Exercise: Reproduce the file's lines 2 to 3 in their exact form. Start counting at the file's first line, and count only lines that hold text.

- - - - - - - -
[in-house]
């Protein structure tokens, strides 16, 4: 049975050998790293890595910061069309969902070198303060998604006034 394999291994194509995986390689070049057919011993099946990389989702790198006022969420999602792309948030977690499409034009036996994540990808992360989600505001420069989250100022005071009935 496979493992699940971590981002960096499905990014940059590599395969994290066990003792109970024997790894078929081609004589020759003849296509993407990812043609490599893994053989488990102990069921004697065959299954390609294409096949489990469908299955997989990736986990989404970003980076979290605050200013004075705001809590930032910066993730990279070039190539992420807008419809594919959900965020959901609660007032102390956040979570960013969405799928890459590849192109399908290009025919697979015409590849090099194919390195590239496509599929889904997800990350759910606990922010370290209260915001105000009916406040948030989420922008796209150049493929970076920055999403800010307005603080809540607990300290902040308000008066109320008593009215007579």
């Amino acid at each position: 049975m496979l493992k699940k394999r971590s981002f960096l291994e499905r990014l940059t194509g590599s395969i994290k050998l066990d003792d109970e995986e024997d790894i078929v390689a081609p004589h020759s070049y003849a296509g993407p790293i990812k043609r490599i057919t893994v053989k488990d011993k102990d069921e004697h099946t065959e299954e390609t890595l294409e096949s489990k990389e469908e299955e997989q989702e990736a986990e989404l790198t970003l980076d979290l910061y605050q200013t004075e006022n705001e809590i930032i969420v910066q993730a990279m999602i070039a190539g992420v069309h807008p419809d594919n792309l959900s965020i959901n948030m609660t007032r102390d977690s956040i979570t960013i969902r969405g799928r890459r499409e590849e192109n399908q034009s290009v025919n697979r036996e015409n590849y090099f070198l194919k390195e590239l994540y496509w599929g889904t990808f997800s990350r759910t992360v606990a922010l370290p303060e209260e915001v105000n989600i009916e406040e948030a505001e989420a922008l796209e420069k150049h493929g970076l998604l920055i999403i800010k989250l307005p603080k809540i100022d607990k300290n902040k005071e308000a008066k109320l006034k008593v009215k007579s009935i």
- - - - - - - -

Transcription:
């Protein structure tokens, strides 16, 4: 049975050998790293890595910061069309969902070198303060998604006034 394999291994194509995986390689070049057919011993099946990389989702790198006022969420999602792309948030977690499409034009036996994540990808992360989600505001420069989250100022005071009935 496979493992699940971590981002960096499905990014940059590599395969994290066990003792109970024997790894078929081609004589020759003849296509993407990812043609490599893994053989488990102990069921004697065959299954390609294409096949489990469908299955997989990736986990989404970003980076979290605050200013004075705001809590930032910066993730990279070039190539992420807008419809594919959900965020959901609660007032102390956040979570960013969405799928890459590849192109399908290009025919697979015409590849090099194919390195590239496509599929889904997800990350759910606990922010370290209260915001105000009916406040948030989420922008796209150049493929970076920055999403800010307005603080809540607990300290902040308000008066109320008593009215007579």
């Amino acid at each position: 049975m496979l493992k699940k394999r971590s981002f960096l291994e499905r990014l940059t194509g590599s395969i994290k050998l066990d003792d109970e995986e024997d790894i078929v390689a081609p004589h020759s070049y003849a296509g993407p790293i990812k043609r490599i057919t893994v053989k488990d011993k102990d069921e004697h099946t065959e299954e390609t890595l294409e096949s489990k990389e469908e299955e997989q989702e990736a986990e989404l790198t970003l980076d979290l910061y605050q200013t004075e006022n705001e809590i930032i969420v910066q993730a990279m999602i070039a190539g992420v069309h807008p419809d594919n792309l959900s965020i959901n948030m609660t007032r102390d977690s956040i979570t960013i969902r969405g799928r890459r499409e590849e192109n399908q034009s290009v025919n697979r036996e015409n590849y090099f070198l194919k390195e590239l994540y496509w599929g889904t990808f997800s990350r759910t992360v606990a922010l370290p303060e209260e915001v105000n989600i009916e406040e948030a505001e989420a922008l796209e420069k150049h493929g970076l998604l920055i999403i800010k989250l307005p603080k809540i100022d607990k300290n902040k005071e308000a008066k109320l006034k008593v009215k007579s009935i």